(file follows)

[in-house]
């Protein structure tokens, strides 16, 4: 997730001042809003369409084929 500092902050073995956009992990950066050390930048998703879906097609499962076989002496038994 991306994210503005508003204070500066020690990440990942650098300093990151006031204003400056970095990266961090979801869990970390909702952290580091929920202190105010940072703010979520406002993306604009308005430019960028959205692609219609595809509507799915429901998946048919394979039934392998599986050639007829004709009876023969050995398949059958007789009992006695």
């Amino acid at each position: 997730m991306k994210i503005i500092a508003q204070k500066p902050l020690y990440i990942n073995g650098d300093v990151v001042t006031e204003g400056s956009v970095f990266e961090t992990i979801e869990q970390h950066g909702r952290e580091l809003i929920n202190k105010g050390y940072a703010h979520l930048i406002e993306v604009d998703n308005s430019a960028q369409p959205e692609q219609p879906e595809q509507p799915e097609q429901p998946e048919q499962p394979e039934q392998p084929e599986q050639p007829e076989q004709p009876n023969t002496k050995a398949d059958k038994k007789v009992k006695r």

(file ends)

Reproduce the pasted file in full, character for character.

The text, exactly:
[in-house]
């Protein structure tokens, strides 16, 4: 997730001042809003369409084929 500092902050073995956009992990950066050390930048998703879906097609499962076989002496038994 991306994210503005508003204070500066020690990440990942650098300093990151006031204003400056970095990266961090979801869990970390909702952290580091929920202190105010940072703010979520406002993306604009308005430019960028959205692609219609595809509507799915429901998946048919394979039934392998599986050639007829004709009876023969050995398949059958007789009992006695």
């Amino acid at each position: 997730m991306k994210i503005i500092a508003q204070k500066p902050l020690y990440i990942n073995g650098d300093v990151v001042t006031e204003g400056s956009v970095f990266e961090t992990i979801e869990q970390h950066g909702r952290e580091l809003i929920n202190k105010g050390y940072a703010h979520l930048i406002e993306v604009d998703n308005s430019a960028q369409p959205e692609q219609p879906e595809q509507p799915e097609q429901p998946e048919q499962p394979e039934q392998p084929e599986q050639p007829e076989q004709p009876n023969t002496k050995a398949d059958k038994k007789v009992k006695r």